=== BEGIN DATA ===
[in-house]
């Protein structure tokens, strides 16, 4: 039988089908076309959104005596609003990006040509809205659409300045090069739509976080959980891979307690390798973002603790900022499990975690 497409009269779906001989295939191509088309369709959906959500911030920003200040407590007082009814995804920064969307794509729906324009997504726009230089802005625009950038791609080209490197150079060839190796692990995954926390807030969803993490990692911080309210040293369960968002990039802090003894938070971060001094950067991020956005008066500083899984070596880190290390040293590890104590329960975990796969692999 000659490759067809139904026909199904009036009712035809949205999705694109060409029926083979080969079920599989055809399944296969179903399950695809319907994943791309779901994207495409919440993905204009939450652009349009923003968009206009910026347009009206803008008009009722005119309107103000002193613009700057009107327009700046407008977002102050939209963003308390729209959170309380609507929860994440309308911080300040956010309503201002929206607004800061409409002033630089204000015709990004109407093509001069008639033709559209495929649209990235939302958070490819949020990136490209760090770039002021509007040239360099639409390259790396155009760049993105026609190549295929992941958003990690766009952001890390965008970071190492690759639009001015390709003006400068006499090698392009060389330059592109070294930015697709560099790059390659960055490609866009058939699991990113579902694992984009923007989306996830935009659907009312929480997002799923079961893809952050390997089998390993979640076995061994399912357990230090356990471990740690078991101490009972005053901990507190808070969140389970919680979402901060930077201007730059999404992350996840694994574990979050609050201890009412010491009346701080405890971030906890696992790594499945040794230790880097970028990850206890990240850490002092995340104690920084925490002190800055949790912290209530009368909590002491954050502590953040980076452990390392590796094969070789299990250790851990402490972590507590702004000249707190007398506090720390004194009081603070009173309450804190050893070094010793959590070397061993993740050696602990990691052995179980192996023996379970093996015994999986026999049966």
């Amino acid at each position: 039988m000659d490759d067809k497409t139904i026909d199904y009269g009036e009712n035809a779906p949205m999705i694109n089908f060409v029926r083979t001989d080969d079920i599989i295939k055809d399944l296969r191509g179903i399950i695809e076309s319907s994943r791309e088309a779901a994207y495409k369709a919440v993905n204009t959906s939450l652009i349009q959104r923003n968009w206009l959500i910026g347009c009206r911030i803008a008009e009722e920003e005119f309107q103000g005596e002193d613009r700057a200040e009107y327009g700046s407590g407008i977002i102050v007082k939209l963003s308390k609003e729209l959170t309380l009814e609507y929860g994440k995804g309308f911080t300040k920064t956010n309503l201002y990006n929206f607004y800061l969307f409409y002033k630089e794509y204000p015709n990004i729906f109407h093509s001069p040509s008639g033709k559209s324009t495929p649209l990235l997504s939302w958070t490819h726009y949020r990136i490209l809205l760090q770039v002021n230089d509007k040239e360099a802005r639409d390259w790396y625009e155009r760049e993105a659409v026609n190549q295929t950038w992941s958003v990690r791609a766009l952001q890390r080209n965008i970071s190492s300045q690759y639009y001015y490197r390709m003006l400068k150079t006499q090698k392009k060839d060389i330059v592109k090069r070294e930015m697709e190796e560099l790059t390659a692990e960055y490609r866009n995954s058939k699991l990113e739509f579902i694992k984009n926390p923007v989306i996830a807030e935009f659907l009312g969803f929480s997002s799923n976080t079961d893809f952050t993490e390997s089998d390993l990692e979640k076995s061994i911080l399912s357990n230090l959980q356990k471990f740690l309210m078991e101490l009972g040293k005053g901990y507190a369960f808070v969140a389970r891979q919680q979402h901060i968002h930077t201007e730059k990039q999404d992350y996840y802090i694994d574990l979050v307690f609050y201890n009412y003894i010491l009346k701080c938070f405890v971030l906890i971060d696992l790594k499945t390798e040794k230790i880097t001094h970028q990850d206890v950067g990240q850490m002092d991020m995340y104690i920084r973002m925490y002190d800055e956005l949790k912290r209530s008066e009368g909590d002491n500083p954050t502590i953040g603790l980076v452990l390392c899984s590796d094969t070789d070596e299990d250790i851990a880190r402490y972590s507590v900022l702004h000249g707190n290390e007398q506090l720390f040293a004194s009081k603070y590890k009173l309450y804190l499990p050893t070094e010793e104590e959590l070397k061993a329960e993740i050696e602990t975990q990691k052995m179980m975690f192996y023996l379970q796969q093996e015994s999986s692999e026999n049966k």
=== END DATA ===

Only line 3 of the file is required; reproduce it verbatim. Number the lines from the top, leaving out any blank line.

């Amino acid at each position: 039988m000659d490759d067809k497409t139904i026909d199904y009269g009036e009712n035809a779906p949205m999705i694109n089908f060409v029926r083979t001989d080969d079920i599989i295939k055809d399944l296969r191509g179903i399950i695809e076309s319907s994943r791309e088309a779901a994207y495409k369709a919440v993905n204009t959906s939450l652009i349009q959104r923003n968009w206009l959500i910026g347009c009206r911030i803008a008009e009722e920003e005119f309107q103000g005596e002193d613009r700057a200040e009107y327009g700046s407590g407008i977002i102050v007082k939209l963003s308390k609003e729209l959170t309380l009814e609507y929860g994440k995804g309308f911080t300040k920064t956010n309503l201002y990006n929206f607004y800061l969307f409409y002033k630089e794509y204000p015709n990004i729906f109407h093509s001069p040509s008639g033709k559209s324009t495929p649209l990235l997504s939302w958070t490819h726009y949020r990136i490209l809205l760090q770039v002021n230089d509007k040239e360099a802005r639409d390259w790396y625009e155009r760049e993105a659409v026609n190549q295929t950038w992941s958003v990690r791609a766009l952001q890390r080209n965008i970071s190492s300045q690759y639009y001015y490197r390709m003006l400068k150079t006499q090698k392009k060839d060389i330059v592109k090069r070294e930015m697709e190796e560099l790059t390659a692990e960055y490609r866009n995954s058939k699991l990113e739509f579902i694992k984009n926390p923007v989306i996830a807030e935009f659907l009312g969803f929480s997002s799923n976080t079961d893809f952050t993490e390997s089998d390993l990692e979640k076995s061994i911080l399912s357990n230090l959980q356990k471990f740690l309210m078991e101490l009972g040293k005053g901990y507190a369960f808070v969140a389970r891979q919680q979402h901060i968002h930077t201007e730059k990039q999404d992350y996840y802090i694994d574990l979050v307690f609050y201890n009412y003894i010491l009346k701080c938070f405890v971030l906890i971060d696992l790594k499945t390798e040794k230790i880097t001094h970028q990850d206890v950067g990240q850490m002092d991020m995340y104690i920084r973002m925490y002190d800055e956005l949790k912290r209530s008066e009368g909590d002491n500083p954050t502590i953040g603790l980076v452990l390392c899984s590796d094969t070789d070596e299990d250790i851990a880190r402490y972590s507590v900022l702004h000249g707190n290390e007398q506090l720390f040293a004194s009081k603070y590890k009173l309450y804190l499990p050893t070094e010793e104590e959590l070397k061993a329960e993740i050696e602990t975990q990691k052995m179980m975690f192996y023996l379970q796969q093996e015994s999986s692999e026999n049966k």